"For interdependent couples, the positive effects of active care were particularly strong," Poulin says, adding that this outcome supports the prediction that "individuals should derive the greatest satisfaction out of helping those with whom they perceive a shared physical or emotional fate."

Poulin says study findings have broad implications for research on caregiving and for research on helping behavior more generally, especially in the aging context.

"Overall," he says, "we wouldn't say that caring for an ailing loved one is going to be good for you or healthy for you, but certain activities may be beneficial, especially in high-quality relationships."

Researchers and social scientists want government or other agencies to provide respite for caregivers, which would be a good thing, Poulin says, "but as this study demonstrates, it is extremely important that caretakers receive the right kind of relief at the right time -- perhaps less time off from active care duties, and more time off from the onerous task of passively monitoring an ailing loved one."

The University at Buffalo is a premier research-intensive public university, a flagship institution in the State University of New York system and its largest and most comprehensive campus. UB's more than 28,000 students pursue their academic interests through more than 300 undergraduate, graduate and professional degree programs. Founded in 1846, the University at Buffalo is a member of the Association of American Universities.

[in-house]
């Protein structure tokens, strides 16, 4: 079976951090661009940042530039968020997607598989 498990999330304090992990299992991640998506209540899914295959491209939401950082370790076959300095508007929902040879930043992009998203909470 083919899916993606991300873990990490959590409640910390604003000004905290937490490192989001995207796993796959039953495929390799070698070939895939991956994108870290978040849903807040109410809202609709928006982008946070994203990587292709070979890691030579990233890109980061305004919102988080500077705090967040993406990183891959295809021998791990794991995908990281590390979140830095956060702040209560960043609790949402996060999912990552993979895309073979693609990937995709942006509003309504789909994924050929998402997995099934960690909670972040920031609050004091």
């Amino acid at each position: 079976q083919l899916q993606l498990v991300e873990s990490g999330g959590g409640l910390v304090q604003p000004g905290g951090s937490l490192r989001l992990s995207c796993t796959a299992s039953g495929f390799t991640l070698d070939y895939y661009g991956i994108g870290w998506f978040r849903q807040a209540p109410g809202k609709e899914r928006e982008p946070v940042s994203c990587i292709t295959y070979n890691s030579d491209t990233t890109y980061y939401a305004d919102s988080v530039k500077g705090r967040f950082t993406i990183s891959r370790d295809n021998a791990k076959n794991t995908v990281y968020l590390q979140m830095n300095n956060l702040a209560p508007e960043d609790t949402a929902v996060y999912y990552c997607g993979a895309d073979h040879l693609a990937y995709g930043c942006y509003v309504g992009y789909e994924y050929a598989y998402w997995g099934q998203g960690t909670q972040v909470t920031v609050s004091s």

Patricia Donovan | EurekAlert!
Further information:

Further reports about: Sometimes elderly women negative emotions positive emotions

More articles from Studies and Analyses:

nachricht Diagnoses: When Are Several Opinions Better Than One?
19.07.2016 | Max-Planck-Institut für Bildungsforschung

nachricht High in calories and low in nutrients when adolescents share pictures of food online
07.04.2016 | University of Gothenburg

All articles from Studies and Analyses >>>

The most recent press releases about innovation >>>

Die letzten 5 Focus-News des innovations-reports im Überblick:

Im Focus: New 3-D wiring technique brings scalable quantum computers closer to reality

Researchers from the Institute for Quantum Computing (IQC) at the University of Waterloo led the development of a new extensible wiring technique capable of controlling superconducting quantum bits, representing a significant step towards to the realization of a scalable quantum computer.

"The quantum socket is a wiring method that uses three-dimensional wires based on spring-loaded pins to address individual qubits," said Jeremy Béjanin, a PhD...

Im Focus: Scientists develop a semiconductor nanocomposite material that moves in response to light